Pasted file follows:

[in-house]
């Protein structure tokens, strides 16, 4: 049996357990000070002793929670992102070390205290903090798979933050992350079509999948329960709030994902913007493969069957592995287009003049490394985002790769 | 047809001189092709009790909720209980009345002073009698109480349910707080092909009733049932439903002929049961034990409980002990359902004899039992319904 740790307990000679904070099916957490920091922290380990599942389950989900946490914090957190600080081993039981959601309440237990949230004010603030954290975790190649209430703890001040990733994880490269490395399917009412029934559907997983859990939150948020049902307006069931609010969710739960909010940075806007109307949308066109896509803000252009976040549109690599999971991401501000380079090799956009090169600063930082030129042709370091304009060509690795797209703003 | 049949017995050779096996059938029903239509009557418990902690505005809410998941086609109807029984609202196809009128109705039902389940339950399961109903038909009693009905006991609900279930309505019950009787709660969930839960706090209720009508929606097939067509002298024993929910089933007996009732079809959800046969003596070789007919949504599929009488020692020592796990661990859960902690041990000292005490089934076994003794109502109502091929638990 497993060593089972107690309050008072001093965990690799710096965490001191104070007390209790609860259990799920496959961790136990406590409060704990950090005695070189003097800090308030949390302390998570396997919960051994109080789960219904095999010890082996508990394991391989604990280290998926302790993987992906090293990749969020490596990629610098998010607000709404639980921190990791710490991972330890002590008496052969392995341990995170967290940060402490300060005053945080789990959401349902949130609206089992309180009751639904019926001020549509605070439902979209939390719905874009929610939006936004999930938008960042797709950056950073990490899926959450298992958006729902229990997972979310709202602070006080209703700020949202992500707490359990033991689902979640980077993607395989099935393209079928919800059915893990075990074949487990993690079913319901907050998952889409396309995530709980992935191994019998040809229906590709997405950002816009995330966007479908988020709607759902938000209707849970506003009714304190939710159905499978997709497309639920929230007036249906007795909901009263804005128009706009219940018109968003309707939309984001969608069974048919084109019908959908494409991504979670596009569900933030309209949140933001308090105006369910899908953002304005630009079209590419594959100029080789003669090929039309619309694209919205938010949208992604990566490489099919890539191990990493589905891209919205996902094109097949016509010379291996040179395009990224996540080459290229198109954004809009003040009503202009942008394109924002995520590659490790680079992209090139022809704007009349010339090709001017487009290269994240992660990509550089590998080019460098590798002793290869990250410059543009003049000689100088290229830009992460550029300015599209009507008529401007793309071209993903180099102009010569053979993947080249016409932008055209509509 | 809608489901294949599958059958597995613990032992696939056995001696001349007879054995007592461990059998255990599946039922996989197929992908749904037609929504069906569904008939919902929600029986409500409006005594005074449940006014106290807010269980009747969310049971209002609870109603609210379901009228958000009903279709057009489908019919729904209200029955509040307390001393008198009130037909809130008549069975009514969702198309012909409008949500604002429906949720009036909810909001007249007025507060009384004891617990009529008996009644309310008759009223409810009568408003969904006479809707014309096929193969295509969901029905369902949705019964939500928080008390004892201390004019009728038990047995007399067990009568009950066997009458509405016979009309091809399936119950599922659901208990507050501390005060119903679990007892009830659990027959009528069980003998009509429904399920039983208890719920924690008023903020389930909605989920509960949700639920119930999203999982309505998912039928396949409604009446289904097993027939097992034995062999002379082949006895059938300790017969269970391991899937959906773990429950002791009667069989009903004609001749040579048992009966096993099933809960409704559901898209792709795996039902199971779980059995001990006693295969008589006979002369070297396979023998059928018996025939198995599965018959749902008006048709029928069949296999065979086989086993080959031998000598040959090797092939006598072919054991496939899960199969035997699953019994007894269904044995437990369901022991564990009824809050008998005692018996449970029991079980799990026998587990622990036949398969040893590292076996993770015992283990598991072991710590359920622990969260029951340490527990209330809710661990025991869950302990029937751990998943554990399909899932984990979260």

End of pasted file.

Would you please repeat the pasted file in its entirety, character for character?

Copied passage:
[in-house]
């Protein structure tokens, strides 16, 4: 049996357990000070002793929670992102070390205290903090798979933050992350079509999948329960709030994902913007493969069957592995287009003049490394985002790769 | 047809001189092709009790909720209980009345002073009698109480349910707080092909009733049932439903002929049961034990409980002990359902004899039992319904 740790307990000679904070099916957490920091922290380990599942389950989900946490914090957190600080081993039981959601309440237990949230004010603030954290975790190649209430703890001040990733994880490269490395399917009412029934559907997983859990939150948020049902307006069931609010969710739960909010940075806007109307949308066109896509803000252009976040549109690599999971991401501000380079090799956009090169600063930082030129042709370091304009060509690795797209703003 | 049949017995050779096996059938029903239509009557418990902690505005809410998941086609109807029984609202196809009128109705039902389940339950399961109903038909009693009905006991609900279930309505019950009787709660969930839960706090209720009508929606097939067509002298024993929910089933007996009732079809959800046969003596070789007919949504599929009488020692020592796990661990859960902690041990000292005490089934076994003794109502109502091929638990 497993060593089972107690309050008072001093965990690799710096965490001191104070007390209790609860259990799920496959961790136990406590409060704990950090005695070189003097800090308030949390302390998570396997919960051994109080789960219904095999010890082996508990394991391989604990280290998926302790993987992906090293990749969020490596990629610098998010607000709404639980921190990791710490991972330890002590008496052969392995341990995170967290940060402490300060005053945080789990959401349902949130609206089992309180009751639904019926001020549509605070439902979209939390719905874009929610939006936004999930938008960042797709950056950073990490899926959450298992958006729902229990997972979310709202602070006080209703700020949202992500707490359990033991689902979640980077993607395989099935393209079928919800059915893990075990074949487990993690079913319901907050998952889409396309995530709980992935191994019998040809229906590709997405950002816009995330966007479908988020709607759902938000209707849970506003009714304190939710159905499978997709497309639920929230007036249906007795909901009263804005128009706009219940018109968003309707939309984001969608069974048919084109019908959908494409991504979670596009569900933030309209949140933001308090105006369910899908953002304005630009079209590419594959100029080789003669090929039309619309694209919205938010949208992604990566490489099919890539191990990493589905891209919205996902094109097949016509010379291996040179395009990224996540080459290229198109954004809009003040009503202009942008394109924002995520590659490790680079992209090139022809704007009349010339090709001017487009290269994240992660990509550089590998080019460098590798002793290869990250410059543009003049000689100088290229830009992460550029300015599209009507008529401007793309071209993903180099102009010569053979993947080249016409932008055209509509 | 809608489901294949599958059958597995613990032992696939056995001696001349007879054995007592461990059998255990599946039922996989197929992908749904037609929504069906569904008939919902929600029986409500409006005594005074449940006014106290807010269980009747969310049971209002609870109603609210379901009228958000009903279709057009489908019919729904209200029955509040307390001393008198009130037909809130008549069975009514969702198309012909409008949500604002429906949720009036909810909001007249007025507060009384004891617990009529008996009644309310008759009223409810009568408003969904006479809707014309096929193969295509969901029905369902949705019964939500928080008390004892201390004019009728038990047995007399067990009568009950066997009458509405016979009309091809399936119950599922659901208990507050501390005060119903679990007892009830659990027959009528069980003998009509429904399920039983208890719920924690008023903020389930909605989920509960949700639920119930999203999982309505998912039928396949409604009446289904097993027939097992034995062999002379082949006895059938300790017969269970391991899937959906773990429950002791009667069989009903004609001749040579048992009966096993099933809960409704559901898209792709795996039902199971779980059995001990006693295969008589006979002369070297396979023998059928018996025939198995599965018959749902008006048709029928069949296999065979086989086993080959031998000598040959090797092939006598072919054991496939899960199969035997699953019994007894269904044995437990369901022991564990009824809050008998005692018996449970029991079980799990026998587990622990036949398969040893590292076996993770015992283990598991072991710590359920622990969260029951340490527990209330809710661990025991869950302990029937751990998943554990399909899932984990979260």